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Spline, spine or NOT to spine, that is a the question


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#1 rhossack

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Posted 28 August 2017 - 09:47 AM

It's been pretty quiet here on the western front so let's see if I can stir the pot a little bit.

 

I found this quote a few days from a Bamboo rodmaker I know and trust his ingenuity, his ability to think outside the normal "rod building box", an outstanding fisherman and an outstanding fly tier.

 

Let the pot be stirred!

******

 

I had a graphite rod given to me to test on the White River.

 

Every time I caught a fish the rod seemed to want to twist in my hand. Checked the spine and it was 90* off.

 

I mentioned this to the owner of the company and he said "we put the guides on the straightest part of the rod so when the person using and sight down the rod it makes the guides line up better."

 

So much for putting the guides on the spine.


“He who is without sin let them cast the first stone and make sure it’s a biggun, cause not many are going to come”.

#2 Goduster

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Posted 28 August 2017 - 11:07 AM

Never seen anyone fight a fish dead straight on to actually utilize the effect of the spine. Very few people case in a direct plane related to the spine. It is also the weakest point of blank in terms of dead lift capabilities. On conventional builds the guide height will often negate whether the rod will roll or not even though it may be on the spine


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#3 rhossack

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Posted 28 August 2017 - 11:12 AM

Never seen anyone fight a fish dead straight on to actually utilize the effect of the spine. Very few people case in a direct plane related to the spine. It is also the weakest point of blank in terms of dead lift capabilities. On conventional builds the guide height will often negate whether the rod will roll or not even though it may be on the spine

 

I  understand that, but evidently, he was and could detect it.

 

I've never tried the "straightest axes" and just do the spine thingy.  But then I'm not building rods to sell and I'm not into ascetics where someone would eyeball the rod plus I do enough weird stuff as it is.


“He who is without sin let them cast the first stone and make sure it’s a biggun, cause not many are going to come”.

#4 Goduster

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Posted 28 August 2017 - 12:20 PM

Still probably one of the most controversial topics related to rod building. My answer to it is build which ever way you feel yourself is the best and you have a comfort level with


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http://www.southwest...l-seat-hardware

 

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#5 rhossack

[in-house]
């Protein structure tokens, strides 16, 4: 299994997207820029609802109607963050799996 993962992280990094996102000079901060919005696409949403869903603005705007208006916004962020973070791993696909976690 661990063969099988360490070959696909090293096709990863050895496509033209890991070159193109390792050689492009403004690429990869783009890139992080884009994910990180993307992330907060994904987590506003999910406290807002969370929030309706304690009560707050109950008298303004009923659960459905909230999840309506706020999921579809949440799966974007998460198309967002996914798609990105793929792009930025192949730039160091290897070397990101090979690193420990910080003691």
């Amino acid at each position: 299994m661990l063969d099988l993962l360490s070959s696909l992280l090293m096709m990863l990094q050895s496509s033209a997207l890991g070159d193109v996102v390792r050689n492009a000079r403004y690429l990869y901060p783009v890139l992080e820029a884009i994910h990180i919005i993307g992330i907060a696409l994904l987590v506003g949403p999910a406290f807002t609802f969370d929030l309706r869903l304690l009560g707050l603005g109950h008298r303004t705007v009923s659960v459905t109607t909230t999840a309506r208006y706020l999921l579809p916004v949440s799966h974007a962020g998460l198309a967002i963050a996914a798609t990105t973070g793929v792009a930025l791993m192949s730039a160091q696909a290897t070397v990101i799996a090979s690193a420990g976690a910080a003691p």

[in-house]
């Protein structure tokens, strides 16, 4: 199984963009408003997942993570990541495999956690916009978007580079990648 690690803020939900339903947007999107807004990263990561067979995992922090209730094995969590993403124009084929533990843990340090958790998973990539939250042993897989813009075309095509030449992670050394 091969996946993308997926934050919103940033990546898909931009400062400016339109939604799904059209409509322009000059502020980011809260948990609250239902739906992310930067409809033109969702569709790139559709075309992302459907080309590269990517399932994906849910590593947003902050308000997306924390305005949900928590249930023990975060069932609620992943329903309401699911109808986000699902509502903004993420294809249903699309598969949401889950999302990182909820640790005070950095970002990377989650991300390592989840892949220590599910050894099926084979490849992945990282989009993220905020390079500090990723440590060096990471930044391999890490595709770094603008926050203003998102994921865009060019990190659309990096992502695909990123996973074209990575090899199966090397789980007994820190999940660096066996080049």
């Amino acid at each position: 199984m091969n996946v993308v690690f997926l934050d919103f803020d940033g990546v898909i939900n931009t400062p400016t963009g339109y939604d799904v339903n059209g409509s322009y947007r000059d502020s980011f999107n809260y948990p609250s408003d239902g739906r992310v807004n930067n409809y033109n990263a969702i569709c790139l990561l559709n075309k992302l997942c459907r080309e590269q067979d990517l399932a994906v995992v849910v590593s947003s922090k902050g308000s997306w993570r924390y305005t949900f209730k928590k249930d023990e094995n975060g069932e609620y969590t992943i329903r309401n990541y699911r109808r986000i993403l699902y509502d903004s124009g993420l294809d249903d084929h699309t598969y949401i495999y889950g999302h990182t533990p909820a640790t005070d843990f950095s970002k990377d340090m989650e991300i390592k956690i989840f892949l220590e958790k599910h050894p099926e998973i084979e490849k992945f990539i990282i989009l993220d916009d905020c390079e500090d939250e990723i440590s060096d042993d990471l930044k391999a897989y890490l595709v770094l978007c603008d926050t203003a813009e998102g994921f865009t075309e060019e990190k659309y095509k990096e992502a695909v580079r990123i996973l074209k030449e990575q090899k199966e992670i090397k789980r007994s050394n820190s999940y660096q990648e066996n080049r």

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Posted 28 August 2017 - 05:26 PM

Still probably one of the most controversial topics related to rod building. My answer to it is build which ever way you feel yourself is the best and you have a comfort level with

 

I totally agree with you.


“He who is without sin let them cast the first stone and make sure it’s a biggun, cause not many are going to come”.

#6 jfred17

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Posted 29 August 2017 - 02:51 PM

New to the building game but this is what I have started to do. Find the straightest line on the tip top section, the other 3 or 2 sections I have found to mostly be straight anyway. So I get the straightest on the tip top and mark it, then I add the next section to it and find the natural bend of the rod and mess with it until it matches up to the tip top mark. Then I put the third section on and do the same, then finally the the last section on. The tip top is on it's straightest axis and the rest of the sections bend naturally to it. 



#7 steeldrifter

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Posted 29 August 2017 - 05:47 PM

This months issue of Tom Kirkman's Rodmaker magazine actually has an article about spine vs straightest axis in it. I think Tom summed it up the best I have heard to date with a simple sentence when in the article he says-

 

"Pressuring and flexing a naked rod blank by hand done not in any way approximate what happens when a fish loads the rod via a line running through guides attached to the rod blank. These are two entirely different scenarios. Unless you plan to tie the line directly to the rod tip of the naked blank and go fishing, you can throw all the arguments and opinions regarding the supposed importance of spine right out the window".


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#8 Chris Sparkman

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Posted 30 August 2017 - 06:34 AM

I've seen several rods built by guys new to rod building, and on some the spine was clearly missed, but those guys take them fishing, catch fish and they're as proud as they can be.  It probably makes a small difference, but it's really no big deal.